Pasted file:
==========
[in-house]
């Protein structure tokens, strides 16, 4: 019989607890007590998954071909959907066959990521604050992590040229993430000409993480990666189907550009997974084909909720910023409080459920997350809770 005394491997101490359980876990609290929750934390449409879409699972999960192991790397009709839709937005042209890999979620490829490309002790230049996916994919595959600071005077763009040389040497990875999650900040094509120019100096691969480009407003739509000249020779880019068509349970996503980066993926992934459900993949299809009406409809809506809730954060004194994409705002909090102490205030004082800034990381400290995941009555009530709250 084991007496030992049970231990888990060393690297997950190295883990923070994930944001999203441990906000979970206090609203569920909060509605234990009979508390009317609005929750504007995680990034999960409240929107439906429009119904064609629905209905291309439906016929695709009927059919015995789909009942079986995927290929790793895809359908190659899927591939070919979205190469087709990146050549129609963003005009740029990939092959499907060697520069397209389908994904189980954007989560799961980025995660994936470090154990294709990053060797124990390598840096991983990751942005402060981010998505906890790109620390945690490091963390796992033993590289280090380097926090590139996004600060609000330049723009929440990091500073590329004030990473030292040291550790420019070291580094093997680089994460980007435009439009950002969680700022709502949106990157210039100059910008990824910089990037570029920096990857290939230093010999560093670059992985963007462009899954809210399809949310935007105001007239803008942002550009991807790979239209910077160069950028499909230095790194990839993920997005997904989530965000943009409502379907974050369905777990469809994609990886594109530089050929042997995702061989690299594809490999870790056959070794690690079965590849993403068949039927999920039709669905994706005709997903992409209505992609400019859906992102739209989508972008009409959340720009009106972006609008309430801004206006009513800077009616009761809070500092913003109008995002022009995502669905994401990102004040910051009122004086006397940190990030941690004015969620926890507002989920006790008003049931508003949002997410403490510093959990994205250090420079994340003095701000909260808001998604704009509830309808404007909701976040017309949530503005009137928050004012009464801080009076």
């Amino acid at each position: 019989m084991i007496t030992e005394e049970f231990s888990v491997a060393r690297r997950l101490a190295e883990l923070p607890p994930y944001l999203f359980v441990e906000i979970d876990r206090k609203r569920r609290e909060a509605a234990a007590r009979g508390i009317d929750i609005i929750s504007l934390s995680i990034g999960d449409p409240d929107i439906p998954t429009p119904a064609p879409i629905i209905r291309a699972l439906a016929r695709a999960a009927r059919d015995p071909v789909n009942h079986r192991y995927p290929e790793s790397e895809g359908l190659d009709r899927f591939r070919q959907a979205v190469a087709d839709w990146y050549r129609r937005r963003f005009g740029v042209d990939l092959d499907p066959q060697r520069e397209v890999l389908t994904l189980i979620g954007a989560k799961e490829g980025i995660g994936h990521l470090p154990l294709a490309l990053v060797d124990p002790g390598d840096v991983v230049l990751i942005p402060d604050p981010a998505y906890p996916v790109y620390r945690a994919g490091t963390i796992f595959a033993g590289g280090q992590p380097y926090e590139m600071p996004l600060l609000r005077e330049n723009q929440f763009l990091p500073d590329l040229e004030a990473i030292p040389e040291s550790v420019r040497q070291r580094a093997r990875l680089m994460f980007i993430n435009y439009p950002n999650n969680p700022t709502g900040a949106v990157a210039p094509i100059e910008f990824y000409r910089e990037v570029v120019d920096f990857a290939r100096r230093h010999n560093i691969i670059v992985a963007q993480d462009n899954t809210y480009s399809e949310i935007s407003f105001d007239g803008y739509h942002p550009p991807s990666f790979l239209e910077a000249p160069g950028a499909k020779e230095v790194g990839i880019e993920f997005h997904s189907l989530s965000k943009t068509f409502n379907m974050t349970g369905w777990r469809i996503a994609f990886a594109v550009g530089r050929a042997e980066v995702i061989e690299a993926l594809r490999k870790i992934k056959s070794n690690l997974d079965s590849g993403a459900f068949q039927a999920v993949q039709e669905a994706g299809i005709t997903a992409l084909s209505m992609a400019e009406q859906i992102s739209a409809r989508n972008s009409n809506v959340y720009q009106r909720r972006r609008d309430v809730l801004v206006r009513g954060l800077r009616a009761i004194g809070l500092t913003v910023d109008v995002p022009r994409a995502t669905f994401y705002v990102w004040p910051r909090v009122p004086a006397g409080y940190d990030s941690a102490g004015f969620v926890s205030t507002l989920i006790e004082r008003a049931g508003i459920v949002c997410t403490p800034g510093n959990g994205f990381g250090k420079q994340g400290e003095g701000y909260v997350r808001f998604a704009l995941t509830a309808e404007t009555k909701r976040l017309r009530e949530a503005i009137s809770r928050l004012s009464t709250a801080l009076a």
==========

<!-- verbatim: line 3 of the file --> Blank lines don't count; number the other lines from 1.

């Amino acid at each position: 019989m084991i007496t030992e005394e049970f231990s888990v491997a060393r690297r997950l101490a190295e883990l923070p607890p994930y944001l999203f359980v441990e906000i979970d876990r206090k609203r569920r609290e909060a509605a234990a007590r009979g508390i009317d929750i609005i929750s504007l934390s995680i990034g999960d449409p409240d929107i439906p998954t429009p119904a064609p879409i629905i209905r291309a699972l439906a016929r695709a999960a009927r059919d015995p071909v789909n009942h079986r192991y995927p290929e790793s790397e895809g359908l190659d009709r899927f591939r070919q959907a979205v190469a087709d839709w990146y050549r129609r937005r963003f005009g740029v042209d990939l092959d499907p066959q060697r520069e397209v890999l389908t994904l189980i979620g954007a989560k799961e490829g980025i995660g994936h990521l470090p154990l294709a490309l990053v060797d124990p002790g390598d840096v991983v230049l990751i942005p402060d604050p981010a998505y906890p996916v790109y620390r945690a994919g490091t963390i796992f595959a033993g590289g280090q992590p380097y926090e590139m600071p996004l600060l609000r005077e330049n723009q929440f763009l990091p500073d590329l040229e004030a990473i030292p040389e040291s550790v420019r040497q070291r580094a093997r990875l680089m994460f980007i993430n435009y439009p950002n999650n969680p700022t709502g900040a949106v990157a210039p094509i100059e910008f990824y000409r910089e990037v570029v120019d920096f990857a290939r100096r230093h010999n560093i691969i670059v992985a963007q993480d462009n899954t809210y480009s399809e949310i935007s407003f105001d007239g803008y739509h942002p550009p991807s990666f790979l239209e910077a000249p160069g950028a499909k020779e230095v790194g990839i880019e993920f997005h997904s189907l989530s965000k943009t068509f409502n379907m974050t349970g369905w777990r469809i996503a994609f990886a594109v550009g530089r050929a042997e980066v995702i061989e690299a993926l594809r490999k870790i992934k056959s070794n690690l997974d079965s590849g993403a459900f068949q039927a999920v993949q039709e669905a994706g299809i005709t997903a992409l084909s209505m992609a400019e009406q859906i992102s739209a409809r989508n972008s009409n809506v959340y720009q009106r909720r972006r609008d309430v809730l801004v206006r009513g954060l800077r009616a009761i004194g809070l500092t913003v910023d109008v995002p022009r994409a995502t669905f994401y705002v990102w004040p910051r909090v009122p004086a006397g409080y940190d990030s941690a102490g004015f969620v926890s205030t507002l989920i006790e004082r008003a049931g508003i459920v949002c997410t403490p800034g510093n959990g994205f990381g250090k420079q994340g400290e003095g701000y909260v997350r808001f998604a704009l995941t509830a309808e404007t009555k909701r976040l017309r009530e949530a503005i009137s809770r928050l004012s009464t709250a801080l009076a």